A small district located on European side, Kağıthane is surrounded by Şişli, Eyüp and Beyoğlu districts, and in the west the Kağıthane Stream merges with the Golden Horn. Even though many people are not aware of it, Kağıthane has a very rich history, which can be noticed by looking at the difference between old and new photographs and taking a better look at some of the history books.
Kağıthane, called Pissa at the time, was founded in the Byzantine period beside the Barbyzes Stream, known as the Kağıthane Stream today. When the Ottomans started to rule Istanbul, Kağıthane caught the attention of the Ottoman Sultans and quickly became a popular recreation area.
Kağıthane is famous for its role in the Tulip period of Ottoman Empire. The Tulip Era, the beginning of the Turkish renaissance, started in 1718 and finished in 1930 as a result of Patrona Halil Revolt. The Tulip Era was a peaceful period in which diplomatic relations with Europe expanded, cultural embassies opened and delegations of Europe were more freely assigned in Istanbul. Above all, the Tulip Period was important for many ground-breaking achievements. In social life, the ruler class of Ottomans started to flirt with European culture and the European entertainment style, clothing fashion, and moral came to Istanbul.
During the Tulip period Kağıthane became a very very important area. First, Grand Vizier İbrahim Paşa built the Sadabad Palace along the river for the Sultan. Following the Sadabad Palace, around 170 pavilions or palaces were built along the Kağıthane Stream in just 8 years. Many of the parks and gardens were decorated with tulips, and for the first time men and women started to mingle in daily life and the performing arts.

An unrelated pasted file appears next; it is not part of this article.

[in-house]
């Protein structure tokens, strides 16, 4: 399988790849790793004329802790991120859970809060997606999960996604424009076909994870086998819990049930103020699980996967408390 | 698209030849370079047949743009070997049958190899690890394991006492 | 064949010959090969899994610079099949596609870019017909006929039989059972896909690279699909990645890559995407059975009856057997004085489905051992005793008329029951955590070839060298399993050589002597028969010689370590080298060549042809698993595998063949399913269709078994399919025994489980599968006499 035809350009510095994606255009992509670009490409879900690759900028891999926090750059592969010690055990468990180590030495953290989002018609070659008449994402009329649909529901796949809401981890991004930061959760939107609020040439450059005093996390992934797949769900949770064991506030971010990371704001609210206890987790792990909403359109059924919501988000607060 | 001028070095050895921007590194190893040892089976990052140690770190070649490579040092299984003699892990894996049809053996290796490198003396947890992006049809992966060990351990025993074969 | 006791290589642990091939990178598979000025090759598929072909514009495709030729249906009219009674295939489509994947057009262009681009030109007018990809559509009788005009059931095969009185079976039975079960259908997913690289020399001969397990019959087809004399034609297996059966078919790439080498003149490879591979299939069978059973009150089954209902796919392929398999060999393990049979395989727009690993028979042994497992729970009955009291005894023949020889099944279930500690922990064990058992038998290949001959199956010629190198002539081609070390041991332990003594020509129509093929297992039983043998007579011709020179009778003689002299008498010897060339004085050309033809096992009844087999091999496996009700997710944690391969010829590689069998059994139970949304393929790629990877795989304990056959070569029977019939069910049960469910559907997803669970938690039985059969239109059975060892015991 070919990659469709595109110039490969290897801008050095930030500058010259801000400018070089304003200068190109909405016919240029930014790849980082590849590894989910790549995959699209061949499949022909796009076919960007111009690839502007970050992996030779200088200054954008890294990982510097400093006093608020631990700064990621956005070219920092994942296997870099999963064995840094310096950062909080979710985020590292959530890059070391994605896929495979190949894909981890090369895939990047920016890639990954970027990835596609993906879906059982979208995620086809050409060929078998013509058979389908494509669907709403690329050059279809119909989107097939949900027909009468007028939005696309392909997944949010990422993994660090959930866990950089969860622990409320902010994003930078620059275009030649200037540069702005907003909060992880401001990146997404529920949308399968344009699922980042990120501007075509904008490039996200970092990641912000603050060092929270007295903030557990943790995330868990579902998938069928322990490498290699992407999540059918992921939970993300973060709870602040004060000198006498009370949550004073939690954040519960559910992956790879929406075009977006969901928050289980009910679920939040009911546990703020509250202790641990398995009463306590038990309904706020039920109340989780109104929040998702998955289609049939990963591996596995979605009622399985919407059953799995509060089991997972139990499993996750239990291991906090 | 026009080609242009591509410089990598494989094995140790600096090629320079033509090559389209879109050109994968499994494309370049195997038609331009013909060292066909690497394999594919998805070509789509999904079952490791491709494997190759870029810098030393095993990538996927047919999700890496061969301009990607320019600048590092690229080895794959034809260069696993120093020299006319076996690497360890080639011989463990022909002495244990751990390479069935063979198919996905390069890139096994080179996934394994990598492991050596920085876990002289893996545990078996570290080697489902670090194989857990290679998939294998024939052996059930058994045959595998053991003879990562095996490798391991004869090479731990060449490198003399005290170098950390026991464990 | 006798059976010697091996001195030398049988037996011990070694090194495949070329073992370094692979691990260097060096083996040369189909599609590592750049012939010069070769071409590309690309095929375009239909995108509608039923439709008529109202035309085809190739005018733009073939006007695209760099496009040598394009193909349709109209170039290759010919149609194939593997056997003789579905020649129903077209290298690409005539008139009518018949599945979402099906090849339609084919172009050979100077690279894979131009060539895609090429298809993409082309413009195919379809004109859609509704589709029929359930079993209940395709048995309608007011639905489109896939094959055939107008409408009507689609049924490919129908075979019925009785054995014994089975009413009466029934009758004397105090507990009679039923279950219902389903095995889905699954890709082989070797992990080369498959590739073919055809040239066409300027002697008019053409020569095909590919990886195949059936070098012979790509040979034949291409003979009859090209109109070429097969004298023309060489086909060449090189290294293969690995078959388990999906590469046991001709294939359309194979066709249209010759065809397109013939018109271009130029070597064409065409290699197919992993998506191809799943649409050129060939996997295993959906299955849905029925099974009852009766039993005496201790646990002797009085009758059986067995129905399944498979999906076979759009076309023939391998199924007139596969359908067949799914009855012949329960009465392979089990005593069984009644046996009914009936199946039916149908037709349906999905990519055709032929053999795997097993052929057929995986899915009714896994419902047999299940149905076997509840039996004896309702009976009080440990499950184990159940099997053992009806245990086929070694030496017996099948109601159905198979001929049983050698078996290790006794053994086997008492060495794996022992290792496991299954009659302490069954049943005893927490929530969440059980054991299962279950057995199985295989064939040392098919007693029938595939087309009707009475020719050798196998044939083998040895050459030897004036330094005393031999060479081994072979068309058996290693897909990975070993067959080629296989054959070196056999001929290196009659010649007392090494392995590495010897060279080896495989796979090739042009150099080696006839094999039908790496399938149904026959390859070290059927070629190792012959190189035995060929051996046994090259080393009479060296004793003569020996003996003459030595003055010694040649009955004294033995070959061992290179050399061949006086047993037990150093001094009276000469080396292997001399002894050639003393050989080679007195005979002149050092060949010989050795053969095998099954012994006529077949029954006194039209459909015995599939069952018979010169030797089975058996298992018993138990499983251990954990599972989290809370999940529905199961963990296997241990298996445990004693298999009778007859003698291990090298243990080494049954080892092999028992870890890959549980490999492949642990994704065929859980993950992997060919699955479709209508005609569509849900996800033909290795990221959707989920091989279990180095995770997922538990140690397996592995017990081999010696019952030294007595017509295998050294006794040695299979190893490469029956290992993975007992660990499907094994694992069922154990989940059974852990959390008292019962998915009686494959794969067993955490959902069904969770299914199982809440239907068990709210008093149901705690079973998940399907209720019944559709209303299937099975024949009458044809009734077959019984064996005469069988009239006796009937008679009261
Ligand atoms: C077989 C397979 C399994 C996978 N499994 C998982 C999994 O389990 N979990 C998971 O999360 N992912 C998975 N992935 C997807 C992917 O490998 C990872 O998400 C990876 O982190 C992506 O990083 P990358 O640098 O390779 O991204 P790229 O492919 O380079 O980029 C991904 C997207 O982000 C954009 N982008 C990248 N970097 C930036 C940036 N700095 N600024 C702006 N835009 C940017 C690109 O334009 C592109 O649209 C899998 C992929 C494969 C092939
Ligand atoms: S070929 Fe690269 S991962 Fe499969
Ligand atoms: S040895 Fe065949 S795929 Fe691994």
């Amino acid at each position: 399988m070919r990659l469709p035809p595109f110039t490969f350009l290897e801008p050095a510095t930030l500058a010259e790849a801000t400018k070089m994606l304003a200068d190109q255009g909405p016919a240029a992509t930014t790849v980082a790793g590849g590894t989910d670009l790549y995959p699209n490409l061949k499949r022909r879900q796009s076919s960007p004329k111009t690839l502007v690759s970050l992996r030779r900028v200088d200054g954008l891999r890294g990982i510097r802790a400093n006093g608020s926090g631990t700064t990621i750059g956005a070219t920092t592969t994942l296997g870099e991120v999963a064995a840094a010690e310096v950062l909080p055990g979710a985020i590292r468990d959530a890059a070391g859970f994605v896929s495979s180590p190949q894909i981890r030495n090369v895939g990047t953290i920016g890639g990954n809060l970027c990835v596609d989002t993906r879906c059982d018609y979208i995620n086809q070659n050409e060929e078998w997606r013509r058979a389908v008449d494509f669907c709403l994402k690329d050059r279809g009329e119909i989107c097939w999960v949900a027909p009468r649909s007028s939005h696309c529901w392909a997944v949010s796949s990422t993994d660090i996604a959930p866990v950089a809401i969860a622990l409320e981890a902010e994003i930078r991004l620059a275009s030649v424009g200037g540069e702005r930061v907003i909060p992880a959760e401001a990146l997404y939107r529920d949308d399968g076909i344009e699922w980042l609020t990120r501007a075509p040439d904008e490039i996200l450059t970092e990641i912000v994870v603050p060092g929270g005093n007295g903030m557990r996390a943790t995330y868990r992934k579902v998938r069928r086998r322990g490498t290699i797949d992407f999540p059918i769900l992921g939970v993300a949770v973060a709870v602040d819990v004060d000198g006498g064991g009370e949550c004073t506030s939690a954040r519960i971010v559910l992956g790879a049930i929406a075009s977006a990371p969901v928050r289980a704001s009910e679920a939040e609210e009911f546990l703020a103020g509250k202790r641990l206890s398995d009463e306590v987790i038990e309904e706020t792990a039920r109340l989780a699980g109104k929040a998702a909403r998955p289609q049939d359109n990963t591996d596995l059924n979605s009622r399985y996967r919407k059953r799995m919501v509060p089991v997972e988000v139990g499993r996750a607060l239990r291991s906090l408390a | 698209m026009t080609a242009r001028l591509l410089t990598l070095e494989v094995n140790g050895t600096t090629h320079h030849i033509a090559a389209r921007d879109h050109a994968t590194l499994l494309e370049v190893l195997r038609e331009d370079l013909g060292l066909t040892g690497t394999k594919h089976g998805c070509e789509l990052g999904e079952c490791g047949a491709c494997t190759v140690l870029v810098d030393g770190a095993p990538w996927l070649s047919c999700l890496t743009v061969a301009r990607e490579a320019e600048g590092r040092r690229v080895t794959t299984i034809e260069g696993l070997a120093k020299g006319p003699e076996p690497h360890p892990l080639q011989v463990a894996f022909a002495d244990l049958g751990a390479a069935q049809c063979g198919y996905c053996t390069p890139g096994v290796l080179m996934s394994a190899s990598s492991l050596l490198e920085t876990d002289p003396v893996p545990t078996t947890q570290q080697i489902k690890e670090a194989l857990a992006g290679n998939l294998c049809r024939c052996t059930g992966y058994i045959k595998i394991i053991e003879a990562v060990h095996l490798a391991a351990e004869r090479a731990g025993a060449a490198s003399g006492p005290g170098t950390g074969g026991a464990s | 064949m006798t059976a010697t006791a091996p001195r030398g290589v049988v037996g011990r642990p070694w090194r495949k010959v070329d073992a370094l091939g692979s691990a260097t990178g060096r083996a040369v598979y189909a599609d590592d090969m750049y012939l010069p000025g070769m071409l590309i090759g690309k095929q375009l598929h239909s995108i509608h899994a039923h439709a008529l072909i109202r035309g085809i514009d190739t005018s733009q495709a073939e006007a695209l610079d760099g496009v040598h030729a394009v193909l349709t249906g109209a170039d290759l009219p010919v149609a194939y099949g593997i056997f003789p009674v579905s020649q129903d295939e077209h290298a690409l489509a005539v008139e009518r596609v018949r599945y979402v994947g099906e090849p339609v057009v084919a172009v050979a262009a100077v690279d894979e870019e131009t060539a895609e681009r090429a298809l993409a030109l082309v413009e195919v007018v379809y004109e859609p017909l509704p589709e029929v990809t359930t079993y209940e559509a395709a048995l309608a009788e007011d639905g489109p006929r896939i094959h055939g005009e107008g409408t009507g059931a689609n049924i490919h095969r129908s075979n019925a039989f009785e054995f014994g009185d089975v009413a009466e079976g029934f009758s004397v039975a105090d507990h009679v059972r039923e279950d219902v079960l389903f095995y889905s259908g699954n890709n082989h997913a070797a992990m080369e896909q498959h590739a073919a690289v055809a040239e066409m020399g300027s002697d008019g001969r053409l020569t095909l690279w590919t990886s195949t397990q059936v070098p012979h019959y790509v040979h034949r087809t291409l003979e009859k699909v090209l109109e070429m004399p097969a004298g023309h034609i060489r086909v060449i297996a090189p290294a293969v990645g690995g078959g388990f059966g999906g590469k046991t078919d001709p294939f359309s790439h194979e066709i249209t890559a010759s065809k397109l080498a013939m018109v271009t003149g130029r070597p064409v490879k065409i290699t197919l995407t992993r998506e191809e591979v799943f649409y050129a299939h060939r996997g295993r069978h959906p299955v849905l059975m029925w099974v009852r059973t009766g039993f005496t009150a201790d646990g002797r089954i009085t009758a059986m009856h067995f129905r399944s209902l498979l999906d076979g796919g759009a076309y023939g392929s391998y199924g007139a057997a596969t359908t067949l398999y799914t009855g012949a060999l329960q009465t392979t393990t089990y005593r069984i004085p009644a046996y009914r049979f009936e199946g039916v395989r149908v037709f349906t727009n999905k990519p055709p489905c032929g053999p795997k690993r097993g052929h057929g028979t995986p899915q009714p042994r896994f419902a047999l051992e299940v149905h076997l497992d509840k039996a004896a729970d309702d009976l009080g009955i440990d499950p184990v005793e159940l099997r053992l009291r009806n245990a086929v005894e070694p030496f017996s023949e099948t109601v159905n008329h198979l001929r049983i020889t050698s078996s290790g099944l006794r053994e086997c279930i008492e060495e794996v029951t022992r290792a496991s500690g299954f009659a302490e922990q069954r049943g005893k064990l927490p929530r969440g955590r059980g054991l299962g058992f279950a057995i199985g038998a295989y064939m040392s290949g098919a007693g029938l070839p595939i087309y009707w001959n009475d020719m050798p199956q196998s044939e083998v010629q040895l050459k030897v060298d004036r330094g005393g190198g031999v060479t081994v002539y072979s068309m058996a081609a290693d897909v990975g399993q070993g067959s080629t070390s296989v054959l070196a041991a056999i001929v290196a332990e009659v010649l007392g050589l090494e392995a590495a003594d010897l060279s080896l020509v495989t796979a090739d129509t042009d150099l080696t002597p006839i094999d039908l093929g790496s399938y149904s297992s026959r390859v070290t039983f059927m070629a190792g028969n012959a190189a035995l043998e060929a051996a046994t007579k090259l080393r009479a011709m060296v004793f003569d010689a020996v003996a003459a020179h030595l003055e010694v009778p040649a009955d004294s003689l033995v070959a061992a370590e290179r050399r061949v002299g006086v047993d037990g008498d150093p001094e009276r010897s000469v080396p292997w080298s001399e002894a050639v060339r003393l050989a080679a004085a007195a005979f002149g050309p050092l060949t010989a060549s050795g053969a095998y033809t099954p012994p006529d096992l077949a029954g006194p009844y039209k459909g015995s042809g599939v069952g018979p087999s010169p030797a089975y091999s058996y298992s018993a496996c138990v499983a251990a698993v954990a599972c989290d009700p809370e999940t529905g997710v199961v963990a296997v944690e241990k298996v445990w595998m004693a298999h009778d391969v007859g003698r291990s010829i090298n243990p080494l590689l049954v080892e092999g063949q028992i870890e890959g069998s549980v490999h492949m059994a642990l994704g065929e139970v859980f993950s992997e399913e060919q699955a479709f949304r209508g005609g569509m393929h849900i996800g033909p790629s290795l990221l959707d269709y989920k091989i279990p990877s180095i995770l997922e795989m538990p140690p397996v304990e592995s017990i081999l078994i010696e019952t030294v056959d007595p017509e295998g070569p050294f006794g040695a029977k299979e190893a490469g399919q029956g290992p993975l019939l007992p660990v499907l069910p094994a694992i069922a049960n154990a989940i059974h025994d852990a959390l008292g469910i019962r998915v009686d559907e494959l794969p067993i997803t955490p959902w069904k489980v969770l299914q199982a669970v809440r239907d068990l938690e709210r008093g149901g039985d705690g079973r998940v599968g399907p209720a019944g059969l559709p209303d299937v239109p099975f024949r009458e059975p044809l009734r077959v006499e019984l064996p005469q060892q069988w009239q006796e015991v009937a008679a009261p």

Entertainment was very important for the people. Men and women often dressed as Europeans and went from the Golden Horn to Kağıthane with small boats, called phaeton. Men and women walked together, enjoyed themselves at amusement parks and did many other things the general public didn’t accept at the time. This was mostly due to the fact that a lot of people were struggling financially in the Ottoman Empire at the time, and the Ottoman army suffered some Deafening defeats in the East. Finally, there was a rebellion against Tulip Period in 1730, led by Janissary soldier Patrona Halil. In the end, the Sultan was forced to forfeit the throne and Grand Vizier Ibrahim Paşa and his closest associates were put to death.
Kağıthane also took a toll from rebellion. All the beauty of Kağıthane, including the pavilions and the tulip gardens, was burned or blasted to pieces by an angry mob. Later Sultans had the Çağlayan and İmrahor Pavilions repaired but they wouldn’t last. In the 1940s these two historical structures were demolished in a single night by decree of the Turkish Government.
After 1940 Kağıthane was opened to industrial investments. Many companies, big and small, started to work in Kağıthane and consequently this district started to transform from a recreational area to an industrial area. It became a home for many migrants and members of the working class. In a short time a large number of illegal buildings were built, with the government purposefully looking the other way. Some say this building frenzy was allowed because having factories and workers was more important than anything else at the time. In conclusion, Kağıthane lost most of its historical features over time and is now only home to a concrete jungle.
Photo Credits: Kağıthane Municipality